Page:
College of Liberal Arts

University of Mississippi

Kate Medley: Good Food Documentarian

Emilie Dayan, Kate Medley, and Sara Camp Arnold on a shoot at Brown Elementary School in Jackson, MS.

Emilie Dayan, Kate Medley, and Sara Camp Arnold on a shoot at Brown Elementary School in Jackson, MS.

Kate Medley, M.A. Southern Studies, and her work as documentarian for the Whole Foods Market receive raves from the editors of Good Food Jobs on their GastroGnomes blog:

“We have the urge to sum up Kate’s good food job in one word: dreamy. She’s got the fairytale spin of having stuck her foot in the door of a large, influential company on the cusp of Michael Pollan‘s fame. She’s got the creative job title and the inspiring day-to-day work of translating that company’s mission statement into real people and products.”

Medley explains her career choice. “After working in the newspaper industry as a photojournalist, I returned to my home state of Mississippi to get a master’s in Southern Studies at Ole Miss. It was then that I became involved with the Southern Foodways Alliance (SFA) and was exposed for the first time to a creative pack of people who have dedicated their life’s work to studying, documenting, and telling the stories of foodstuff.  They inspired me to bridge my craft with my interests and focus my documentary pursuits on food and the culture surrounding food.”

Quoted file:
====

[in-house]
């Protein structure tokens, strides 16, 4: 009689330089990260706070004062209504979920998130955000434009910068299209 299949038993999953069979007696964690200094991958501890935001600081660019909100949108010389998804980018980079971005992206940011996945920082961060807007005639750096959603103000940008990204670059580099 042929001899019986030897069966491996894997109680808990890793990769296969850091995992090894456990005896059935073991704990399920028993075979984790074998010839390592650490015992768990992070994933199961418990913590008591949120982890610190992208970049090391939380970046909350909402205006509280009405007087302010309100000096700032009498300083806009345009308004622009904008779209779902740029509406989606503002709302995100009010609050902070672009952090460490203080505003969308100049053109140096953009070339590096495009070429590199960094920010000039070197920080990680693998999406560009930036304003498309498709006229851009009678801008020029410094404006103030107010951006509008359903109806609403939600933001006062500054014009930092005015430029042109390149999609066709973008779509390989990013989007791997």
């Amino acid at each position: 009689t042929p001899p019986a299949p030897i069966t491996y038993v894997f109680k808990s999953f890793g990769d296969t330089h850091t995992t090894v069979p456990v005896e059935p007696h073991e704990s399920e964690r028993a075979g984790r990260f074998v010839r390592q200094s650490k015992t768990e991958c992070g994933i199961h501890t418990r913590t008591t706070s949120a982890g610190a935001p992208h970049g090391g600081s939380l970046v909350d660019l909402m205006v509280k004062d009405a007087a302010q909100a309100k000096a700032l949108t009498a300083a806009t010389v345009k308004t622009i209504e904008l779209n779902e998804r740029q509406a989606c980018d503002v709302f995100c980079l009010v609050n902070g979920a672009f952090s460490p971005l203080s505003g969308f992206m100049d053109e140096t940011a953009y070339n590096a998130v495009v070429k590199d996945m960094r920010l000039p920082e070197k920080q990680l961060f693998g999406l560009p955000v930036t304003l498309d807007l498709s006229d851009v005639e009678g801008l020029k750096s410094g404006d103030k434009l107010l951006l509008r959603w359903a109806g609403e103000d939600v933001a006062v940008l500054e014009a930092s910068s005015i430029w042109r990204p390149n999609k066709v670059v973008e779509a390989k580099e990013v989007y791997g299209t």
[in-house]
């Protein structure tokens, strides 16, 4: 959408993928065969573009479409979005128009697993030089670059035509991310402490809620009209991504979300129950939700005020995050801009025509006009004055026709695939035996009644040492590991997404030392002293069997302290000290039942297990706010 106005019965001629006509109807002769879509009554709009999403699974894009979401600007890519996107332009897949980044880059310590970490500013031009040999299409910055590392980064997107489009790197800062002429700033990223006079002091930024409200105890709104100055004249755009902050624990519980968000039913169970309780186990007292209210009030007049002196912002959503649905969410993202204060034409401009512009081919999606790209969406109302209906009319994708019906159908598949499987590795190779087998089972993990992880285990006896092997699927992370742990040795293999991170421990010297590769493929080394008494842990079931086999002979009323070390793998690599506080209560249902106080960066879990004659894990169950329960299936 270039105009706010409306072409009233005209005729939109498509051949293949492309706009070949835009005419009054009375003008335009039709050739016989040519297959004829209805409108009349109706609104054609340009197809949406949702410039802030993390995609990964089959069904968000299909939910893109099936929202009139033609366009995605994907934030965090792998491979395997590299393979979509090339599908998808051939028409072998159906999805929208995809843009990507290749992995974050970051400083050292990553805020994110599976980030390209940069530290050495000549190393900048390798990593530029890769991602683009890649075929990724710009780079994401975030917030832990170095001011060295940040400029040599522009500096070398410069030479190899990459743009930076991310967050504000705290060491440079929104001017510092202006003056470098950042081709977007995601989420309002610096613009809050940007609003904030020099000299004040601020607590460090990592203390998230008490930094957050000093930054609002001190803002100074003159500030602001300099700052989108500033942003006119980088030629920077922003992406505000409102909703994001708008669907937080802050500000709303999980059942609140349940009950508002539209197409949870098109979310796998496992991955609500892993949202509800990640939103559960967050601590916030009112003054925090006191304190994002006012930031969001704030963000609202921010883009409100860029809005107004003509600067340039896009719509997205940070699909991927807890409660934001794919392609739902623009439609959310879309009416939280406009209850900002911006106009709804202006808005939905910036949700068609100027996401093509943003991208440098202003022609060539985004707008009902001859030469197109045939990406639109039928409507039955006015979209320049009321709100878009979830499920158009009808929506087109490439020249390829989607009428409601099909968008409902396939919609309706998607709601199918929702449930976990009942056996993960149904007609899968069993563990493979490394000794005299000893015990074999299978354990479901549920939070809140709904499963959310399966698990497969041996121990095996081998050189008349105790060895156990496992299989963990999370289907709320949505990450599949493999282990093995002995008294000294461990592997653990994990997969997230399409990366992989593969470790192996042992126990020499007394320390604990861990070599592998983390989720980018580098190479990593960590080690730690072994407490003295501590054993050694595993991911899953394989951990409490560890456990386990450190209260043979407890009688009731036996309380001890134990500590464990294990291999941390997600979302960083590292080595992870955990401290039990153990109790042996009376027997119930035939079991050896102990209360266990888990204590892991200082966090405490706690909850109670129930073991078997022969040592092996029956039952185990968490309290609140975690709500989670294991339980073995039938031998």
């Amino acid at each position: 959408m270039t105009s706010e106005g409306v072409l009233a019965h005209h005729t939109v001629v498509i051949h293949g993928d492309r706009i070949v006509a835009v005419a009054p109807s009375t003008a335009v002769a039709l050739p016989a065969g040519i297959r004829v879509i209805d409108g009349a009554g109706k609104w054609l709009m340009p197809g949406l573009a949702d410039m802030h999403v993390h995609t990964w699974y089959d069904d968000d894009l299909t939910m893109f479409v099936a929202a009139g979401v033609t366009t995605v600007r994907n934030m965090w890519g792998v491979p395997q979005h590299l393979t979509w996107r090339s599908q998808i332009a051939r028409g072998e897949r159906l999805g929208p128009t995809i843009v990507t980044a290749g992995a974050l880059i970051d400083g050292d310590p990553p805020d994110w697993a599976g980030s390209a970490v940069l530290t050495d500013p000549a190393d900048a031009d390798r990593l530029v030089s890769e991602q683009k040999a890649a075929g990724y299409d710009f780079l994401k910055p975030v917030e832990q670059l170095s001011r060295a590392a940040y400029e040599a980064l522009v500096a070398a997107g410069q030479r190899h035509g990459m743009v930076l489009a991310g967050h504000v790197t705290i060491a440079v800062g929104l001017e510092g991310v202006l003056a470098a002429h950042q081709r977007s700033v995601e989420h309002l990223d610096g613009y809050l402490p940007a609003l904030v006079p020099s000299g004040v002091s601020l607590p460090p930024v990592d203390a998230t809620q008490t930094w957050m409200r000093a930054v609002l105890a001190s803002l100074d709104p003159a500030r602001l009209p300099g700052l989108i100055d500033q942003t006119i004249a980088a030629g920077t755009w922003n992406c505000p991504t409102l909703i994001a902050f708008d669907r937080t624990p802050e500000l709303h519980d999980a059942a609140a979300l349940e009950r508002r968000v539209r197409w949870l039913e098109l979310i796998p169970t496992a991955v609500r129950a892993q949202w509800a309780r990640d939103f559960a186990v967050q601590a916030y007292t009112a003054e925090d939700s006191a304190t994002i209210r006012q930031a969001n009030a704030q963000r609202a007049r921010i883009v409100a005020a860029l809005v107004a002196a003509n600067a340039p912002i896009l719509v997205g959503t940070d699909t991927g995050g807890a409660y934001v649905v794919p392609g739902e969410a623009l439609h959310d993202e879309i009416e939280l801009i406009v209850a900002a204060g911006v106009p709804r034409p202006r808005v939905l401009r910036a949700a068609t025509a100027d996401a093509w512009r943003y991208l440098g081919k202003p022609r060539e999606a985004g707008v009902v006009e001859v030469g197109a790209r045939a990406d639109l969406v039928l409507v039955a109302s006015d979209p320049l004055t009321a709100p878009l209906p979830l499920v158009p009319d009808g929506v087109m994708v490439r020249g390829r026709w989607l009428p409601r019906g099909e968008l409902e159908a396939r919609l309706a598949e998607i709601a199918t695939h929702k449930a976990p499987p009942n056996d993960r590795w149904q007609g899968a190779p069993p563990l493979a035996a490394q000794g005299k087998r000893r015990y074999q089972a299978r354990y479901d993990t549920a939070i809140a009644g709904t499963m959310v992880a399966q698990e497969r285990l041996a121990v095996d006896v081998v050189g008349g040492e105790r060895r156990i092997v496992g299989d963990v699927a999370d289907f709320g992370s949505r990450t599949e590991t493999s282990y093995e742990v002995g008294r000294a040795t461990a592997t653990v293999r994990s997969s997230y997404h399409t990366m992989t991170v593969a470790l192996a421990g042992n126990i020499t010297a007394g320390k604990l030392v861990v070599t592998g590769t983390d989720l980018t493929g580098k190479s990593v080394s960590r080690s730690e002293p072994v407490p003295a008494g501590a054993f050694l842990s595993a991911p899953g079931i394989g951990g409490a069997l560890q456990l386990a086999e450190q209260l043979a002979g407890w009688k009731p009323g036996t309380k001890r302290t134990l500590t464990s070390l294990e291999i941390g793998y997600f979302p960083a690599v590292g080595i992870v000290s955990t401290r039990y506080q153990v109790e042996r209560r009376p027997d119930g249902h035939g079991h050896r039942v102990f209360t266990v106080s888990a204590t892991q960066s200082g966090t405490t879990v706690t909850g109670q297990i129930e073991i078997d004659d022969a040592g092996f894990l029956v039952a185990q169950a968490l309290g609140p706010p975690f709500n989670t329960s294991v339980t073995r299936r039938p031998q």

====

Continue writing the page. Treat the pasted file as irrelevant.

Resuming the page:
One of those pursuits is producing a new video storytelling project for the SFA, Whole Foods Market, and Georgia Organics. Dedicated to celebrating and documenting food memories and rituals from people across the South, A Spoken Dish asks a simple question: What food tradition in your life reflects time or place or evokes a specific memory?

The 50 short video interviews with farmers, home cooks, professional chefs, writers, artists, and children capture their stories about a range of subjects including the Civil Rights Movement, Hurricane Katrina, the Great Migration, traditional hog killings, magic pickling rocks, Southern spaetzle, paw paws, and gumbo.

“The goal of A Spoken Dish is to document the palate of a changing South; one that demonstrates the diversity of our communities by way of what lands on the supper table,” Medley said. “We want to know more about how people are cooking and how they got there—from the North Carolinian who holds the generations-old recipe for Appalachian fermented beans, to the Atlantan who riffs on her Caribbean roots by way of grits and okra.”

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